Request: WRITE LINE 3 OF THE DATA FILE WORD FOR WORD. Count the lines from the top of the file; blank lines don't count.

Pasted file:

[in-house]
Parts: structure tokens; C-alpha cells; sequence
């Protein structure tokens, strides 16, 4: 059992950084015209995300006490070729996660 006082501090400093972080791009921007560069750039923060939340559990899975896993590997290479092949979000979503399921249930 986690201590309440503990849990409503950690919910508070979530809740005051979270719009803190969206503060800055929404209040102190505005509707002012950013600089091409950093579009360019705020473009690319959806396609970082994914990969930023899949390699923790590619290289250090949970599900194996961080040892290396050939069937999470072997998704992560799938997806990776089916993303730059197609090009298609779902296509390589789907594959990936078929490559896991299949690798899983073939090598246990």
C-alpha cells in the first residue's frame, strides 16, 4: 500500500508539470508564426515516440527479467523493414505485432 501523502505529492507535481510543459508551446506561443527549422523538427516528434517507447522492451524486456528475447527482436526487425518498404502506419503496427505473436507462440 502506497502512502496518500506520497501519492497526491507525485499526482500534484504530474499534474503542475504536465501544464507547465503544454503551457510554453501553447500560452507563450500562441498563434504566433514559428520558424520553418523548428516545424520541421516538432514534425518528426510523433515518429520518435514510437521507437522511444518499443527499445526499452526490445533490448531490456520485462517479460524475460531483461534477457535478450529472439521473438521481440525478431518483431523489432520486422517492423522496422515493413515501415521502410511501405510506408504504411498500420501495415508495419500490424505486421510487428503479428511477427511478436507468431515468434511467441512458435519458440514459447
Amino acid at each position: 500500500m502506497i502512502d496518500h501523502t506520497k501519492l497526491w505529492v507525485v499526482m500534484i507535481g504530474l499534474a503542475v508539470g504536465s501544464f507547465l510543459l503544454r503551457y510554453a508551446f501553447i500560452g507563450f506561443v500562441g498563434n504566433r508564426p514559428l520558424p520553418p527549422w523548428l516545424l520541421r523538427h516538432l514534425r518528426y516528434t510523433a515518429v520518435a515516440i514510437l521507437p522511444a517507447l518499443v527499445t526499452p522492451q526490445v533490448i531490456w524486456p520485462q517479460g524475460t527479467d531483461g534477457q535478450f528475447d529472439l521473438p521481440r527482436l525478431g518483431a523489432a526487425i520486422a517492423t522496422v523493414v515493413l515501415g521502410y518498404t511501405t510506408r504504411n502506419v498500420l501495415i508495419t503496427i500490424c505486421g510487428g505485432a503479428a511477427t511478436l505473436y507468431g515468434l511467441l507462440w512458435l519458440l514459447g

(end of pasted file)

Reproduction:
């Protein structure tokens, strides 16, 4: 059992950084015209995300006490070729996660 006082501090400093972080791009921007560069750039923060939340559990899975896993590997290479092949979000979503399921249930 986690201590309440503990849990409503950690919910508070979530809740005051979270719009803190969206503060800055929404209040102190505005509707002012950013600089091409950093579009360019705020473009690319959806396609970082994914990969930023899949390699923790590619290289250090949970599900194996961080040892290396050939069937999470072997998704992560799938997806990776089916993303730059197609090009298609779902296509390589789907594959990936078929490559896991299949690798899983073939090598246990």